Secretary of Defense William S. Cohen presented today the President's Award for Distinguished Federal Civilian Service to David O. Cooke. Cooke's official title is director, Administration and Management for the Department of Defense, but to those who know his work, he's often referred to as the "Mayor of the Pentagon."
Also called "Doc" because of the initial letters of his name, Cooke was recognized at a Pentagon ceremony for exceptionally outstanding service to the nation through a distinguished career that spans more than 50 years. According to the citation that accompanied the highest federal civilian service award and medal, Cooke directly supported 12 secretaries of Defense and the Department's senior leadership managing the most complex administrative and management issues confronting the Pentagon.
"Perhaps his most enduring accomplishment," the citation read, "has been his tireless promotion of the meaningful employment of minorities, women, and the disabled, as well as the development of young people as an important future resource of the Department."
Cooke earned his nickname "Mayor of the Pentagon" because of his responsibilities for security, maintenance and operation of the Pentagon. He was the driving force that pushed the Pentagon's current renovation plan through Congress. The now-underway renovation is a billion-dollar project that will bring the 56-year-old building into the next century.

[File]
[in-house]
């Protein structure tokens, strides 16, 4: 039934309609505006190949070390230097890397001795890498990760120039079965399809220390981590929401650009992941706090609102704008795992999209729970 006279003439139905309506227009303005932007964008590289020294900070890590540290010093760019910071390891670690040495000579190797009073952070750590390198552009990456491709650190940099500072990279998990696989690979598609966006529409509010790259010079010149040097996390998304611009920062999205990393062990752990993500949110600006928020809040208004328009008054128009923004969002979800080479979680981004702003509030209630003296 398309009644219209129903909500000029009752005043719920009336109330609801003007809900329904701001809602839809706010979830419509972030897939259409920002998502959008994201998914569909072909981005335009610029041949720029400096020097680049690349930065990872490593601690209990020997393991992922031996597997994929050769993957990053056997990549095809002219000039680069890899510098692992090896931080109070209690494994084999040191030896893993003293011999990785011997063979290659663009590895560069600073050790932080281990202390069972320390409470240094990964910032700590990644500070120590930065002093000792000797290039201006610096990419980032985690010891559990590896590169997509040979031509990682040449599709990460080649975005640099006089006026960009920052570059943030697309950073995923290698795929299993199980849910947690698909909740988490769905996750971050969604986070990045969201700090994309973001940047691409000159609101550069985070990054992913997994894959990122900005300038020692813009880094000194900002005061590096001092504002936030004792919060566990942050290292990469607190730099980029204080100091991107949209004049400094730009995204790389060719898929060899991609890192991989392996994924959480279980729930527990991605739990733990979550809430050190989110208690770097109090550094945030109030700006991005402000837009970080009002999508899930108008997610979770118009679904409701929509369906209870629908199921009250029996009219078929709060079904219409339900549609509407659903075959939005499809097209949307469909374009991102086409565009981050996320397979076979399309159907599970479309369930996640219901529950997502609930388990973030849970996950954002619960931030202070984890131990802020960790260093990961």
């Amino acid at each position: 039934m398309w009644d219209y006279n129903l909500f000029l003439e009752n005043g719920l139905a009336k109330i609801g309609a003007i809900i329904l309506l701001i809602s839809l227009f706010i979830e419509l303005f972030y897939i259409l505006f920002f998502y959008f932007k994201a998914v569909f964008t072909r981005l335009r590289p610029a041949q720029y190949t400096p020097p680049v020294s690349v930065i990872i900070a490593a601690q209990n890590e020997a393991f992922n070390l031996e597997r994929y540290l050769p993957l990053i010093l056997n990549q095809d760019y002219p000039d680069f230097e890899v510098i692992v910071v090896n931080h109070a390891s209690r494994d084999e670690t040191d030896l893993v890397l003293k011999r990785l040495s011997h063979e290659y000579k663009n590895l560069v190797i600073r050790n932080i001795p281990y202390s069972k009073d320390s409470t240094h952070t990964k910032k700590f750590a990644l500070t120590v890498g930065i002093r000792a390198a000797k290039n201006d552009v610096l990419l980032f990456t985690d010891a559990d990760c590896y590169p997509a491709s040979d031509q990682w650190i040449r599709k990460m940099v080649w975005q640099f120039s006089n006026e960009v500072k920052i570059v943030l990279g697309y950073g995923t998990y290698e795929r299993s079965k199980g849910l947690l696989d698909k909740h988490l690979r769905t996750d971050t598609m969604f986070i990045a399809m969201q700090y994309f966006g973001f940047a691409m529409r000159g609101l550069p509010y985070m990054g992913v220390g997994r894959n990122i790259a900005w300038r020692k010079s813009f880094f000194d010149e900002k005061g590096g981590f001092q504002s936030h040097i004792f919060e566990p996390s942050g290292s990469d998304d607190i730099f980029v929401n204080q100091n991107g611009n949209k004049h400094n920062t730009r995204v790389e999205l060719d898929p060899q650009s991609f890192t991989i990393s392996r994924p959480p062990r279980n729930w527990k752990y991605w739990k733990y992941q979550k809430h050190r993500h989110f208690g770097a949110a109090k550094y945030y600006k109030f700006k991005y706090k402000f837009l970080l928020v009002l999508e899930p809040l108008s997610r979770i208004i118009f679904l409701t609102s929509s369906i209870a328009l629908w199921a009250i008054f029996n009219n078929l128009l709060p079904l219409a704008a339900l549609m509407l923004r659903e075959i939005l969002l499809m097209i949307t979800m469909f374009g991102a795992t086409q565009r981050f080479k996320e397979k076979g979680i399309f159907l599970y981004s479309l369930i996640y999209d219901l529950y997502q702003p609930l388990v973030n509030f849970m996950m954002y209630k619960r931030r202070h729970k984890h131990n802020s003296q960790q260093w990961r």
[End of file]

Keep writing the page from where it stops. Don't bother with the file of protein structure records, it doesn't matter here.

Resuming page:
In his remarks during the award ceremony, Cohen said: "Today we honor a man who, in this city of temporaries, has become a pillar of stability and permanence. Doc Cooke truly is the 'mayor' and virtually everyone who has passed through the Pentagon over the last four decades has been touched by his decisions and his dedication. An old saying holds that there are two kinds of successful mayors-mayors who are feared, and mayors who are loved. In Doc's case, we have something of a paradox. People are afraid-afraid to believe he is so beloved by this institution."
Cooke is a graduate of New York State University College at Buffalo, N.Y., with a master's degree from New York State University at Albany, N.Y.; and a law degree from the George Washington University Law School where he was a member of the Law Review.
He is a member of the American Bar Association, the U.S. Maritime Law Association, the Federal Bar Association, the American Society for Public Administration, and the National Academy of Public Administration.